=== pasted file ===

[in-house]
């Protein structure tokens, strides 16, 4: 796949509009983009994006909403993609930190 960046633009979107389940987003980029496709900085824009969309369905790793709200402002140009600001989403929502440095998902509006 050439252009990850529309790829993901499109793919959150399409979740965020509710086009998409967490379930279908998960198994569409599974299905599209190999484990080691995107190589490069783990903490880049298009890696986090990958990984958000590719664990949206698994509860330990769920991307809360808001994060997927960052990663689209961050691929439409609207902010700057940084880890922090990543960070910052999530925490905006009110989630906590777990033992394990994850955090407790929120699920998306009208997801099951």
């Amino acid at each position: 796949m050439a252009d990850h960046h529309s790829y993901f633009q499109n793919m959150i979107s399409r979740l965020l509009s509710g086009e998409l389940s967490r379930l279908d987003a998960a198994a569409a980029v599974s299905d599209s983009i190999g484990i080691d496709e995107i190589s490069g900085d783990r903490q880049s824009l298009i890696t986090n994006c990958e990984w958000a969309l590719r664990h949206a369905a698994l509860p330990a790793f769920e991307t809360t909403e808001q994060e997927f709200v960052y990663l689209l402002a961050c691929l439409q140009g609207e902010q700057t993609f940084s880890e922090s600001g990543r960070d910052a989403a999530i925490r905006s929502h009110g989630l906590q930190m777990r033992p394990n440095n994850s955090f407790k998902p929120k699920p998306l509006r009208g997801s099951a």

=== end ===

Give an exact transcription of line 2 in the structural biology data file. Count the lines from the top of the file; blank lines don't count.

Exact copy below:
């Protein structure tokens, strides 16, 4: 796949509009983009994006909403993609930190 960046633009979107389940987003980029496709900085824009969309369905790793709200402002140009600001989403929502440095998902509006 050439252009990850529309790829993901499109793919959150399409979740965020509710086009998409967490379930279908998960198994569409599974299905599209190999484990080691995107190589490069783990903490880049298009890696986090990958990984958000590719664990949206698994509860330990769920991307809360808001994060997927960052990663689209961050691929439409609207902010700057940084880890922090990543960070910052999530925490905006009110989630906590777990033992394990994850955090407790929120699920998306009208997801099951």